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Property Crime
Vehicle Burglary and Bicycle Theft
The Fernandina Beach Police Department is always working to improve service delivery, analyze crime trends and data, and reduce incidents of crime wherever possible.

It is important to know that larceny crimes make up the overwhelming majority of all Part One Crimes, as reported semi-annually and annually in the form of Uniform Crime Report (UCR) statistics. Further analysis demonstrates that the most frequent larceny event by type is classified for reporting purposes as “larceny from a motor vehicle,” more commonly known as “vehicle burglary.” The second highest individual category is bicycle theft.

Vehicle Burglary
Any comprehensive crime prevention material generated in recent years will cite the need to remove valuables from unattended vehicles, or at a minimum remove them from clear view. Vehicle burglary is primarily a crime of opportunity, frequently committed by groups of serial offenders that hit target vehicles late at night or those left for extended periods of time, such as in movie theater, shopping center or beach parking lots. Always secure your car or truck and, if you can’t take valuable items with you, be sure to put them out of sight of these loathsome predators.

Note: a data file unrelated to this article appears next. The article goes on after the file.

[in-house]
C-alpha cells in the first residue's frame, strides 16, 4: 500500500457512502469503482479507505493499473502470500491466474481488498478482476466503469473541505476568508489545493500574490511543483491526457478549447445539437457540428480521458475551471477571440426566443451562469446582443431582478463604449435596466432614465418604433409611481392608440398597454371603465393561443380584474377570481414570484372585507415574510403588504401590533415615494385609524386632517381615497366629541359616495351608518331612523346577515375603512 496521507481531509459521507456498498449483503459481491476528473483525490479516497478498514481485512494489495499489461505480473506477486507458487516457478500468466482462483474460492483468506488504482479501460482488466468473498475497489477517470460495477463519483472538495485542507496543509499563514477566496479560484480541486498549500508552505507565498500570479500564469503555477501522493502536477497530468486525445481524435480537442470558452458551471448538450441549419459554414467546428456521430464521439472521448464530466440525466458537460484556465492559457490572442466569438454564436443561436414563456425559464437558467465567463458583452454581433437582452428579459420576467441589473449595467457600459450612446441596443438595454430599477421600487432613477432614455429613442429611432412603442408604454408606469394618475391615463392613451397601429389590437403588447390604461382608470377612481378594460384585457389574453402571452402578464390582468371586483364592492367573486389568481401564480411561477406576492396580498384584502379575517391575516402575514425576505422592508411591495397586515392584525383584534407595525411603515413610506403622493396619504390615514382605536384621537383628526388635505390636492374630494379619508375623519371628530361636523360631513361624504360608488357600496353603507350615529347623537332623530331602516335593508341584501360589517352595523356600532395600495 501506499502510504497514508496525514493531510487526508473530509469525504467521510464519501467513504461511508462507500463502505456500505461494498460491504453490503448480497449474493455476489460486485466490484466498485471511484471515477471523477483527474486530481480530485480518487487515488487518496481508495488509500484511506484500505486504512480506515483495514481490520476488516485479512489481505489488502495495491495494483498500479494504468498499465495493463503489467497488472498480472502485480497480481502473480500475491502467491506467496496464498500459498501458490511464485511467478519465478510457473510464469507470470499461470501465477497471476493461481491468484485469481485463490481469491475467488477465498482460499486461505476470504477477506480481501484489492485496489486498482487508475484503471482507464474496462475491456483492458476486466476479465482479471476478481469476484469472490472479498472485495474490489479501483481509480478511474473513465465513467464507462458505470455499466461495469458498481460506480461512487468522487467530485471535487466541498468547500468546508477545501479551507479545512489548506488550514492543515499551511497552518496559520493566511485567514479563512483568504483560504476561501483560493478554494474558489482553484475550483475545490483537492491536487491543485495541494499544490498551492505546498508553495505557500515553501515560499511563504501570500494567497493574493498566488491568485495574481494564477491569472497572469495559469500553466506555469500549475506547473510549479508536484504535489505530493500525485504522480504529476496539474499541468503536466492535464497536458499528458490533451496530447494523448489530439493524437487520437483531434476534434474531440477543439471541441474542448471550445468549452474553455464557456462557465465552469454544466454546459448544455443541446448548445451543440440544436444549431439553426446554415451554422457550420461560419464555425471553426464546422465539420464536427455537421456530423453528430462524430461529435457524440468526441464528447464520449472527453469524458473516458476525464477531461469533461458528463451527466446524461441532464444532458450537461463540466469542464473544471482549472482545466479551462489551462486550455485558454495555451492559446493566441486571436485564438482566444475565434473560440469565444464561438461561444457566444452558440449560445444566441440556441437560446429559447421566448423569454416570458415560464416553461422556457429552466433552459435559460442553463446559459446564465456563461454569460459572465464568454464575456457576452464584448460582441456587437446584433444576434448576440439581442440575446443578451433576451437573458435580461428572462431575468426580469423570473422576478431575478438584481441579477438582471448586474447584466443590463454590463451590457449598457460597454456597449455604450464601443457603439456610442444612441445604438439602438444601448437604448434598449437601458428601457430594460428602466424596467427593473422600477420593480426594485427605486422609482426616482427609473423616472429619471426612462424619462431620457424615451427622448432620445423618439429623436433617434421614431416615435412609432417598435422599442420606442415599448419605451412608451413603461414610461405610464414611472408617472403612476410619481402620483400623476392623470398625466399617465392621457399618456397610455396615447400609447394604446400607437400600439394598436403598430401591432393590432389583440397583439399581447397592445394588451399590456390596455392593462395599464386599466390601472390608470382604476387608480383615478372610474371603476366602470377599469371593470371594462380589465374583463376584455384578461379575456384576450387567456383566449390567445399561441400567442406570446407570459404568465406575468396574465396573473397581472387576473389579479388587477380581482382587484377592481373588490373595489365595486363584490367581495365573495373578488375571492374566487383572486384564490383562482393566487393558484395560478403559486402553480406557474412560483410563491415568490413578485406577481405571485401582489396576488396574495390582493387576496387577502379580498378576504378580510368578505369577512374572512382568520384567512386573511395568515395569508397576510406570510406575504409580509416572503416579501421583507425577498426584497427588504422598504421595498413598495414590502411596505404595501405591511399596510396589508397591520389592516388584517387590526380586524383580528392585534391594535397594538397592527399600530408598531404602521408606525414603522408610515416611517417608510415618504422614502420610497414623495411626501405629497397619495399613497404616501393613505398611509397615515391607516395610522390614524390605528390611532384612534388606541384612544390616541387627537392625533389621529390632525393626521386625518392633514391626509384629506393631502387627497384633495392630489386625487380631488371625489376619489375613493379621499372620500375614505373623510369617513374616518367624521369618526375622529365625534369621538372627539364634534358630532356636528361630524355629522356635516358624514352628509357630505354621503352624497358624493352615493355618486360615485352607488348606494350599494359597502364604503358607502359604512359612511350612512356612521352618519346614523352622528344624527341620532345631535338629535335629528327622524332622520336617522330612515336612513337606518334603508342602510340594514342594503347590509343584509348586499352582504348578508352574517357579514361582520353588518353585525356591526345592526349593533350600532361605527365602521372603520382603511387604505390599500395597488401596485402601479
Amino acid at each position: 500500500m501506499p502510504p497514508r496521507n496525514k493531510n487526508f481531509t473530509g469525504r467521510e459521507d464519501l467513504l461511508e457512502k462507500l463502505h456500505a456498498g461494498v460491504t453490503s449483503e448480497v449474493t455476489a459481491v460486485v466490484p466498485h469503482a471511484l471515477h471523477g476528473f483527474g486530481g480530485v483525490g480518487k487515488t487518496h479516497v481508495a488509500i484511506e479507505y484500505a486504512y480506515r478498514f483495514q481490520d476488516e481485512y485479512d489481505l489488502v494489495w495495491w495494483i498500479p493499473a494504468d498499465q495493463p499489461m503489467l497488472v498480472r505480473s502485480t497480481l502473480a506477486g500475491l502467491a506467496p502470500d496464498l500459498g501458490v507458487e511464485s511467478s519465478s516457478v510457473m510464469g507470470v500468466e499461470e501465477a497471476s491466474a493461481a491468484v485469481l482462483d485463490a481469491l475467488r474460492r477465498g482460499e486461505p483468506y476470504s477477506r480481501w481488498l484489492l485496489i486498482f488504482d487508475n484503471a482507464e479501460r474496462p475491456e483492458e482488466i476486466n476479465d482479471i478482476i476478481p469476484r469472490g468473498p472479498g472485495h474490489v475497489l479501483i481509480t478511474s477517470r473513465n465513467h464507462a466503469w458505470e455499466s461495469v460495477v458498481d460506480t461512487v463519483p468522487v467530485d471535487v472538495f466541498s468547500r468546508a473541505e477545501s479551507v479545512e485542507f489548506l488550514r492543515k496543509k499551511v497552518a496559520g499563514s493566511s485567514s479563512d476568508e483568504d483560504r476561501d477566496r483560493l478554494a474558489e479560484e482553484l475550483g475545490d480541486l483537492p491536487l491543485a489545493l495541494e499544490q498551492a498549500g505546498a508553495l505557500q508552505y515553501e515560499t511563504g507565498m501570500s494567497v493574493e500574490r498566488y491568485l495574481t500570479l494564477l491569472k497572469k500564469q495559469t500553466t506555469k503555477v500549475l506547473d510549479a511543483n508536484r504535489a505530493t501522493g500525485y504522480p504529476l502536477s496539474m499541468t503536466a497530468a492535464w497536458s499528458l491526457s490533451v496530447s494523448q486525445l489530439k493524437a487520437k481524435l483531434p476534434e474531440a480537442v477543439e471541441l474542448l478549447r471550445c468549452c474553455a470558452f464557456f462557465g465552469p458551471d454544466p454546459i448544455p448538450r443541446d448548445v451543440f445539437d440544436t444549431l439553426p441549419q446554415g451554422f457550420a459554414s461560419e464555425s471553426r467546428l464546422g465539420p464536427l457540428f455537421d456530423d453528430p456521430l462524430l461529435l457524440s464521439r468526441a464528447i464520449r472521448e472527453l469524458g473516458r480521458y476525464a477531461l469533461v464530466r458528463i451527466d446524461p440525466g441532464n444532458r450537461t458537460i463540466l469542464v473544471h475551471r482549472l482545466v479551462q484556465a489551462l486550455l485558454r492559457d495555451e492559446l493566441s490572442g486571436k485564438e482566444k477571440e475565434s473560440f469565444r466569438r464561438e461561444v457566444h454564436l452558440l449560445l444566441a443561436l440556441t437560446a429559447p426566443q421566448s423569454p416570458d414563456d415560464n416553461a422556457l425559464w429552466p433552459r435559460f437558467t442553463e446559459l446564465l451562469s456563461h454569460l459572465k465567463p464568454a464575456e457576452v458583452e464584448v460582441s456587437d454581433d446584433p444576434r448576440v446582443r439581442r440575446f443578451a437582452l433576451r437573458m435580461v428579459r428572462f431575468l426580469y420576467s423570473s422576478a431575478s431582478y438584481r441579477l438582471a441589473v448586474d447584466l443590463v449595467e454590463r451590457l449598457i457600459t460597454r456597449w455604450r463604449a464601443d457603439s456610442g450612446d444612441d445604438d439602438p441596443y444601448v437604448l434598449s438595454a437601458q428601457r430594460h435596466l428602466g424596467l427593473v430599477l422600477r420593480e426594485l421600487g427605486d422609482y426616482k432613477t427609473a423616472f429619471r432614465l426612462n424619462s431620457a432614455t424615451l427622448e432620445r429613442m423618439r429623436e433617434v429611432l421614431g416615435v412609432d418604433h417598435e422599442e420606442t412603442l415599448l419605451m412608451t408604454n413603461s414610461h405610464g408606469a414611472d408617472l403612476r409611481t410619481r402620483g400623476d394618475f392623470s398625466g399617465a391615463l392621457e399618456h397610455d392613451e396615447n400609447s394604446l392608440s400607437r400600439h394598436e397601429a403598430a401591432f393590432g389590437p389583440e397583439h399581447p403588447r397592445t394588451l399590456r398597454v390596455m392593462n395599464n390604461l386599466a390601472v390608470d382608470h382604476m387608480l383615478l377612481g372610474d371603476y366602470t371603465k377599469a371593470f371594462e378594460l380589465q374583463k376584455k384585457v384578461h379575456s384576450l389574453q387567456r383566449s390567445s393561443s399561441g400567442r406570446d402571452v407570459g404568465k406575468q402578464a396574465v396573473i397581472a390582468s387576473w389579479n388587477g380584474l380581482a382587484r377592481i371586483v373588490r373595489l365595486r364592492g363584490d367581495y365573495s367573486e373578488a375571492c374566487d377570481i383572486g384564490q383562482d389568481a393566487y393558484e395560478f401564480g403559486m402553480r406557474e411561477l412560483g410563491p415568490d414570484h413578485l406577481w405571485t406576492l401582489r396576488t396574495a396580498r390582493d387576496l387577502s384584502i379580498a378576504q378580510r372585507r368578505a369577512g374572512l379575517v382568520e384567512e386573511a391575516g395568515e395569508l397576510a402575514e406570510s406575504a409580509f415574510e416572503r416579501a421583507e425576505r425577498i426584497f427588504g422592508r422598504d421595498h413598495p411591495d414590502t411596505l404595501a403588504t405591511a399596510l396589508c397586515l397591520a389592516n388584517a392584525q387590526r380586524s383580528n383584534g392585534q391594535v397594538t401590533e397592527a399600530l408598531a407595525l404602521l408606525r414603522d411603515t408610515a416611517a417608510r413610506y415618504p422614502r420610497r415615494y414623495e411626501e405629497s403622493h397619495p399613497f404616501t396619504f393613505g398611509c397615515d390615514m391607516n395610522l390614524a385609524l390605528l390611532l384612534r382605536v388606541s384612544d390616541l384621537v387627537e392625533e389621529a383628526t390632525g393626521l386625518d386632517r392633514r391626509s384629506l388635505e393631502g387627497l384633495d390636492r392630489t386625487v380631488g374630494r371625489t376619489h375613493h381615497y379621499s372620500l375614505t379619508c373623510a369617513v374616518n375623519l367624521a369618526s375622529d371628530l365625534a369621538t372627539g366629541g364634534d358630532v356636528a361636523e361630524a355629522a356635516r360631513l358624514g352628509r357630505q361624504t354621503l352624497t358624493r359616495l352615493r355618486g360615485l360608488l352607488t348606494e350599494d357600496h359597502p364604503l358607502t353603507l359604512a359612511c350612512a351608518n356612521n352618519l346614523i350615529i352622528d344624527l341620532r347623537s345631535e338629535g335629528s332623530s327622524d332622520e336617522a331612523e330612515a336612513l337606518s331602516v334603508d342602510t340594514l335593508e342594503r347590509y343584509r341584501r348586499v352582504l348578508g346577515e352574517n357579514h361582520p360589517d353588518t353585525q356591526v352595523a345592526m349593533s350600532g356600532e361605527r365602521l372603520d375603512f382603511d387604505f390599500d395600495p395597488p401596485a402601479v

Bike Theft
While bicycle theft is historically high on the UCR list of larceny crimes by type, it is also a crime that presents a great opportunity for successful resolution. The sad fact is that many victims report their bike stolen, but are unable to provide the Police Department with basic and necessary information, such as manufacturer’s serial number and other unique identifiers. This situation makes it very difficult for Police Officer’s to recover the stolen bike in the first place and even more difficult to prosecute the offender. In many cases such lucky offenders may well be empowered to commit additional larceny crimes of various types.

For a variety of reasons related to insurance claims, recovery of property, and prosecution of offenders, it is vitally important to record the available information, or to take photographs of valuable property that might one day be lost or stolen. In today’s cyber world, once given the proper data, police departments can easily reach across jurisdictional boundaries, extending the long arm of the law in a very positive way.